Every week, Harm Edens of BNR radio interviews internal and external experts on why a bank is aiming to build a better world. In this week’s podcast, he speaks to Koen Nouws Keij, director of institutional meal initiative Diverzio.
Listen to the podcast now (in Dutch) or read on for our synopsis in English.Few patients in hospitals and nursing homes enjoy their meals. Cooked in bulk, served out in bulk, they often end up in the garbage, virtually untouched. But there is hope. Since 2011, a Dutch foundation called Diverzio has been developing healthier, more sustainable ways to feed patients while keeping costs down.
Koen Nouws Keij, the foundation’s director, explains: “I believe meals should be the highlight of a patient’s day. That way, patients eat more and recover more quickly. Indeed, food is just as important a medicine as pills and powders! Meanwhile, studies show that food waste costs Dutch institutions EUR 200 million a year, and poor nutrition as much as EUR 2 billion a year in extra care costs. With my background as a business economist and food technologist, I saw ways to tackle these issues.
Connecting farmers and healthcare
“I spoke to farmers in my neighborhood who wanted to sell their products locally, to hospitals and nursing homes. They wanted to feel connected to the region and the local market. But they didn’t know how to go about it. So I agreed to help them.
“My first step was to spend time inside a care institution. Not just in the boardroom, but in the kitchen. I saw a lot of food coming back to the kitchen, so I went to the wards and spoke to individual patients. Then a team of smart people, experts in health and economics, but also cooking, communications and education, looked at my findings and put together a program to help institutions purchase and serve fresh, sustainable food sourced from local farmers.
“Meals should be the highlight of a patient’s day”- Koen Nouws Keij, Diverzio
Patients as guests
“The program identified changes that could make a difference treating patients more like guests, finding out what they want to eat and when, and changing the menu frequently. We set up the Diverzio foundation to bring parties together and roll out the program. Farmers went to pitch their products to hospitals, telling doctors so much about their products and the health benefits.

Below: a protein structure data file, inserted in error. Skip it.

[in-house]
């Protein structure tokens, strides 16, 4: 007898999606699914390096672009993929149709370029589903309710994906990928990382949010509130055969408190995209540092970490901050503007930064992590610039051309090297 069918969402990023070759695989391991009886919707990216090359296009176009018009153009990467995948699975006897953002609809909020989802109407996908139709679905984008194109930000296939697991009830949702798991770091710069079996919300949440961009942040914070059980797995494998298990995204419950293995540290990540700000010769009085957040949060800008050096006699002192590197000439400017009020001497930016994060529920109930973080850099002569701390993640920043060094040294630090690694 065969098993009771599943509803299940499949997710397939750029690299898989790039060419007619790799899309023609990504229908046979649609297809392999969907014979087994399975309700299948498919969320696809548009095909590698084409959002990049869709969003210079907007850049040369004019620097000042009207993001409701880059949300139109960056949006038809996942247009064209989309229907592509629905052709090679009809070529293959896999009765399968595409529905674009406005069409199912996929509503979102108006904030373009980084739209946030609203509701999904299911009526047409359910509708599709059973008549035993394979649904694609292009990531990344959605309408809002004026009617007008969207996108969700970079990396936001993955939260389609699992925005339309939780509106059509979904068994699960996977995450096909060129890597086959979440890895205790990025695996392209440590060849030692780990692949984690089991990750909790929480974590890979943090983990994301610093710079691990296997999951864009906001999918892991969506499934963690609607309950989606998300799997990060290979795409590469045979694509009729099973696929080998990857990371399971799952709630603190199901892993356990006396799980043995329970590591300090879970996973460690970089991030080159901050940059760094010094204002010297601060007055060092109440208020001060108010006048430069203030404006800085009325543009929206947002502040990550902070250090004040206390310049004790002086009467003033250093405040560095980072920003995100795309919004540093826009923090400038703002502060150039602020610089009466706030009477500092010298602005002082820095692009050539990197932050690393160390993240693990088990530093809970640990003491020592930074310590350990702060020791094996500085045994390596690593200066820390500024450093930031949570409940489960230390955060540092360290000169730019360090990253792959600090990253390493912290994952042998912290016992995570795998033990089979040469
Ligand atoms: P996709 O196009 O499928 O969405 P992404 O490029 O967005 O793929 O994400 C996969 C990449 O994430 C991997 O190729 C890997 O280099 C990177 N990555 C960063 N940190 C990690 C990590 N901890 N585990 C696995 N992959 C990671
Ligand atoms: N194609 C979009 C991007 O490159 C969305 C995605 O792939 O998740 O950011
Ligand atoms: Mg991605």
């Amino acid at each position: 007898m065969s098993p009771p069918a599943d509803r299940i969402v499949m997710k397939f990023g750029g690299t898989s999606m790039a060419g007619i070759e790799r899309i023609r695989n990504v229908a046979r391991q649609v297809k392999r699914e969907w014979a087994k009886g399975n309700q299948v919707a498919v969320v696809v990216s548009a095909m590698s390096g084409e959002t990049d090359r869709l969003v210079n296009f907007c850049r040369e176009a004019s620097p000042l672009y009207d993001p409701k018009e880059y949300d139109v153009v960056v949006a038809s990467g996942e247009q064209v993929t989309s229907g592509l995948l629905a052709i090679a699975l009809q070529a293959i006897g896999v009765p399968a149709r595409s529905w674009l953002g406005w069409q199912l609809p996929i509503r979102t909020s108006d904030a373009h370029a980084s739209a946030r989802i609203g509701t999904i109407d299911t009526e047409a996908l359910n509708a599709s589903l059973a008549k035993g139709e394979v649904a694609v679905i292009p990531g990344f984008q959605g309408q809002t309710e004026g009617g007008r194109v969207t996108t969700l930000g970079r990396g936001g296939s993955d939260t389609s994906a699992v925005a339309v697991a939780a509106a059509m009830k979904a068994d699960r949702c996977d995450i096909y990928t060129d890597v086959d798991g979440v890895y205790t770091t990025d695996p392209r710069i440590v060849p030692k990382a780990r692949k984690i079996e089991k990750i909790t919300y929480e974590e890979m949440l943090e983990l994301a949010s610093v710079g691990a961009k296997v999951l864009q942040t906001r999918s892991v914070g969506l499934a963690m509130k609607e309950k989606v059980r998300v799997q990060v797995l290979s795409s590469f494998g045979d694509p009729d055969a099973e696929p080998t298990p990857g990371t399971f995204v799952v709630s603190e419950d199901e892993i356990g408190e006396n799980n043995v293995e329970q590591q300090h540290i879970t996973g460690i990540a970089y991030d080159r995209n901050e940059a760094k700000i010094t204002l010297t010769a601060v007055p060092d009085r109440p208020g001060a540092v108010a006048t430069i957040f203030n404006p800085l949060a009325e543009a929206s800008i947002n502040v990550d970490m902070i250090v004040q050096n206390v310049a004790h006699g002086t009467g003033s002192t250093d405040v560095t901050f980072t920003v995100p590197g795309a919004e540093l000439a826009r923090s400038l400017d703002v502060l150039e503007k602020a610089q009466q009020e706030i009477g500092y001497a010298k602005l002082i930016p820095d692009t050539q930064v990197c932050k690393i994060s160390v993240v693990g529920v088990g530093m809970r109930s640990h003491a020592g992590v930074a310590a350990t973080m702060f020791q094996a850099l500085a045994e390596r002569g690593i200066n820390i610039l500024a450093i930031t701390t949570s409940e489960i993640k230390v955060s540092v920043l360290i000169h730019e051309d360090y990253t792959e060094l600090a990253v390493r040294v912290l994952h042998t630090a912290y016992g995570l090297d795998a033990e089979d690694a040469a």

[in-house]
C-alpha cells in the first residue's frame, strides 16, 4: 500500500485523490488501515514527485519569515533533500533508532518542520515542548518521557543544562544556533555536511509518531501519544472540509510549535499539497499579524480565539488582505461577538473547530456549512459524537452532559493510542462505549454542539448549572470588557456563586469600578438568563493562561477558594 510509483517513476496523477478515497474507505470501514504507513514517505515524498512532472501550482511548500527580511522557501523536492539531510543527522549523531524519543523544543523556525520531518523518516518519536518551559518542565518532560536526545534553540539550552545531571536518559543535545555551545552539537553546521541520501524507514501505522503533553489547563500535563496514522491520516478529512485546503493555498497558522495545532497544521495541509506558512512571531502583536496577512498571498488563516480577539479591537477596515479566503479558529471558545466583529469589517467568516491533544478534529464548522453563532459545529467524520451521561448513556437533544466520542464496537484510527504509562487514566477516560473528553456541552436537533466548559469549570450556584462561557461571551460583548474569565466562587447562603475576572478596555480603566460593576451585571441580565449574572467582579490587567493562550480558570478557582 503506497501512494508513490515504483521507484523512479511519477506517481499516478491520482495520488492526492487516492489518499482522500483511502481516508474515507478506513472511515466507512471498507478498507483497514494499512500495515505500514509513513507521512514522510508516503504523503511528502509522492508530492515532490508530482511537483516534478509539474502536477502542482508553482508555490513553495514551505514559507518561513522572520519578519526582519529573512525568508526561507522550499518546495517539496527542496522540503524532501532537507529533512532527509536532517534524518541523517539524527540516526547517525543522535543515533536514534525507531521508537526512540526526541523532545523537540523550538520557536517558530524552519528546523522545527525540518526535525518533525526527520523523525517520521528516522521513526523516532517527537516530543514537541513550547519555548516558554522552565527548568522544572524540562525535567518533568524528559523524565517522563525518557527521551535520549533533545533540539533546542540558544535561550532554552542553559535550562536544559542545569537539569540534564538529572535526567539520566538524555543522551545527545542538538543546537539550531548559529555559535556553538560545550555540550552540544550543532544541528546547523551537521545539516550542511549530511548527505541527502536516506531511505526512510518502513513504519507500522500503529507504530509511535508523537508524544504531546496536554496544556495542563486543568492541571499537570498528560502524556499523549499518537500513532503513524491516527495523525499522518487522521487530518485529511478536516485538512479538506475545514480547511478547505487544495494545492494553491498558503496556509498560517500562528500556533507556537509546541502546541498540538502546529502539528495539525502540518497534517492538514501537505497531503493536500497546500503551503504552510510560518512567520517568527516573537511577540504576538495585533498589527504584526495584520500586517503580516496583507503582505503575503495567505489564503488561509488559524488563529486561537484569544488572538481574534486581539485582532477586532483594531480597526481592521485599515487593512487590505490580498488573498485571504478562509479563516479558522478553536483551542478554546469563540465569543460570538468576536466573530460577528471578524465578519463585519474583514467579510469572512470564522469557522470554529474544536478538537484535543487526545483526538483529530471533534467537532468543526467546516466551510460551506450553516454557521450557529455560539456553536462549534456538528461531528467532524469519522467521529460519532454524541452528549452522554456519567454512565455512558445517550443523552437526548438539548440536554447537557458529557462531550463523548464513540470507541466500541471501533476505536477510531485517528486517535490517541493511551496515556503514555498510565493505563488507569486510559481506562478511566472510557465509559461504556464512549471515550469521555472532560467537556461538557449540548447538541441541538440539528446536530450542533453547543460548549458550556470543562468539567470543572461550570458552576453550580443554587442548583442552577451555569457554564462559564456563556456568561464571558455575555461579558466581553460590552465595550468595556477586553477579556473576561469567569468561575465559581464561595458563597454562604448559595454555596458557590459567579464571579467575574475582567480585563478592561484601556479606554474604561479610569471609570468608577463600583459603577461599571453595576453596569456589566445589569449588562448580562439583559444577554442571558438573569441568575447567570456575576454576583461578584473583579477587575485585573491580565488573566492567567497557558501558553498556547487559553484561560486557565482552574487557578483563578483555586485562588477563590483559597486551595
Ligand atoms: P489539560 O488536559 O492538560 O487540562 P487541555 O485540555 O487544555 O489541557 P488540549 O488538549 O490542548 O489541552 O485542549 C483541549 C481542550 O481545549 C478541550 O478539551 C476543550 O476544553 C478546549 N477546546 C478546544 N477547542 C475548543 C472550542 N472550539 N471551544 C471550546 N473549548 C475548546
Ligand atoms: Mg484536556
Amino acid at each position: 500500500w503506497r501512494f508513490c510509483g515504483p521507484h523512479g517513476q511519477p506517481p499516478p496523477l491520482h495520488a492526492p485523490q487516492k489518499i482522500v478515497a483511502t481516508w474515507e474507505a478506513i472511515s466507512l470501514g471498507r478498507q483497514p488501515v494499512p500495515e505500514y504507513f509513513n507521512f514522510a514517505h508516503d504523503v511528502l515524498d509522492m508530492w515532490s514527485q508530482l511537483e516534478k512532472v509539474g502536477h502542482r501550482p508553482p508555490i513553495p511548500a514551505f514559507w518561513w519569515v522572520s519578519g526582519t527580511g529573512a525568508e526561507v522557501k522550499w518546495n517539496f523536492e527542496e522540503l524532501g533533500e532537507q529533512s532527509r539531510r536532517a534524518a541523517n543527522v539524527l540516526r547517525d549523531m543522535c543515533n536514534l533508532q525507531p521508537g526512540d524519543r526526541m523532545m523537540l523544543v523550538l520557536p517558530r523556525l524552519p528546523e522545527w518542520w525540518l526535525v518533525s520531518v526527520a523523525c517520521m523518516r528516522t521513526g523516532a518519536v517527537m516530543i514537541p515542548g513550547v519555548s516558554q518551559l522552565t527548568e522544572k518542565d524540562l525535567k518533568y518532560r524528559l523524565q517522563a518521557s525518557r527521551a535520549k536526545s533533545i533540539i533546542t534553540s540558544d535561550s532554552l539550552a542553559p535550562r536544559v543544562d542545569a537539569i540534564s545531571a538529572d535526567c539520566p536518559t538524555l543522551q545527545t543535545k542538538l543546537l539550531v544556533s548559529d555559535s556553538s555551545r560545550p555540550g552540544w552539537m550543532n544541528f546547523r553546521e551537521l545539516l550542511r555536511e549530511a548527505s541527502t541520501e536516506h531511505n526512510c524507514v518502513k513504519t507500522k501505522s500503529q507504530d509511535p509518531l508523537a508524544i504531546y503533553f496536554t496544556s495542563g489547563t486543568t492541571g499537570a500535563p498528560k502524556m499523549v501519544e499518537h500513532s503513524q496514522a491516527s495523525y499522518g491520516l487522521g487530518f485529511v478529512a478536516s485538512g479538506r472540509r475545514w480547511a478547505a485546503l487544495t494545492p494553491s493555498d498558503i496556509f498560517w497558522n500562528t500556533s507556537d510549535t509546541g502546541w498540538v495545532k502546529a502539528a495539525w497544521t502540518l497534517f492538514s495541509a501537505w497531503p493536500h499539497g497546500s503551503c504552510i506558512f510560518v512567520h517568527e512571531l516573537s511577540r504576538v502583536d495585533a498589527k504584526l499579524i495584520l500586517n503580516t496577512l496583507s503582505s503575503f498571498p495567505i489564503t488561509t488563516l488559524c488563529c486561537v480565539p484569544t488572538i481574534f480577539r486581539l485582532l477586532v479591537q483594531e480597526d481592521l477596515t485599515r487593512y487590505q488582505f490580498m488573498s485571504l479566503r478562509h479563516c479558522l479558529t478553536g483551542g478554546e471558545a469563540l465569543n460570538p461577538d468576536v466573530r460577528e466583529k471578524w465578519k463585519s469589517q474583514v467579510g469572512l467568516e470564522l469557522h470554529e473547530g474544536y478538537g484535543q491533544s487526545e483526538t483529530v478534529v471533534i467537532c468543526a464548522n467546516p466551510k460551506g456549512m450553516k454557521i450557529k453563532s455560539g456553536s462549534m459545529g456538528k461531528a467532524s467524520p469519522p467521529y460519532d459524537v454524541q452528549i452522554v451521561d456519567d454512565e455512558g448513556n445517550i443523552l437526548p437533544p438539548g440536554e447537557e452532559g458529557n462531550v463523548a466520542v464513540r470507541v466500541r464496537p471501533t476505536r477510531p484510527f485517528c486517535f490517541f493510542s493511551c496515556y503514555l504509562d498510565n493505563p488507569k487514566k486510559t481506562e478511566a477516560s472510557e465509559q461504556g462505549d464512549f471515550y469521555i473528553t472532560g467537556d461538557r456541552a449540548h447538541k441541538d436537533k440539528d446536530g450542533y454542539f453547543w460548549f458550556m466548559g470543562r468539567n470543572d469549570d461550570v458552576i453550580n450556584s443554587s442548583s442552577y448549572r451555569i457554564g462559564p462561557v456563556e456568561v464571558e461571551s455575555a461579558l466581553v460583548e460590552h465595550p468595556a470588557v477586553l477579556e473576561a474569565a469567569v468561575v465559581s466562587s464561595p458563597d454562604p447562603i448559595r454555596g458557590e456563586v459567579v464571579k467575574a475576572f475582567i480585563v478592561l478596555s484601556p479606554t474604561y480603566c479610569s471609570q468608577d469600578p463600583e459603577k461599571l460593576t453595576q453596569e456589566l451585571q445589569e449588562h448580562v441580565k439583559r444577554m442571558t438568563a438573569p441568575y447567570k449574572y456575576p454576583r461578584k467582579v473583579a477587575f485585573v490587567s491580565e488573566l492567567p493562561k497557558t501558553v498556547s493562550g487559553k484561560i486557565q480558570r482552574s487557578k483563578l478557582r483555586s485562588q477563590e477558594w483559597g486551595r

“Our first project was at a small-scale care facility. We had some organizational teething problems and tweaked things until it ran well. Then we started a multi-unit project for a hospital and several nursing homes. At the same time, we wanted to convince 100 organizations here in the Netherlands to switch to our method. That would take Diverzio to a tipping point.
“Not long after we started, tests showed that our approach was making a difference. The first , quickest wins are to do with mindset. Things like friendlier service and laying the table. In just six months, food waste dropped from 30-40% to under 20%.
“You can reduce waste to under 10% by making a radical shift from mass catering to cooking fresh food on demand. It may take a year or two, because it involves building a different kitchen and introducing IT solutions to process patients’ orders. But it really makes a difference! One hospital we work with achieved great strides within a year. They even invited a TV chef to help them create their menus.
“You can reduce waste to under 10% by cooking food on demand”- Koen Nouws Keij, Diverzio
Shorter hospital stays
“The better patients eat and the happier they feel, the sooner they recover and leave the institution. That makes sense, but it’s not easy to prove. Our data suggests, however, that better food may shave a day or more off average stays. Given that a day in hospital costs EUR 1,400 to 1,600 per patient, that can really add up!
“It’s been great to have the support of parties like Rabobank. Their client network, including farmers as well as healthcare institutions, their help with investment and finance, but also with communications, and their power to get things done.
“Our next goal is to reach 200 organizations across the Netherlands. After six years, the process has gained so much traction that the farmers and the institutions are taking things into their own hands. We’re hardly necessary any more, and that’s good news.”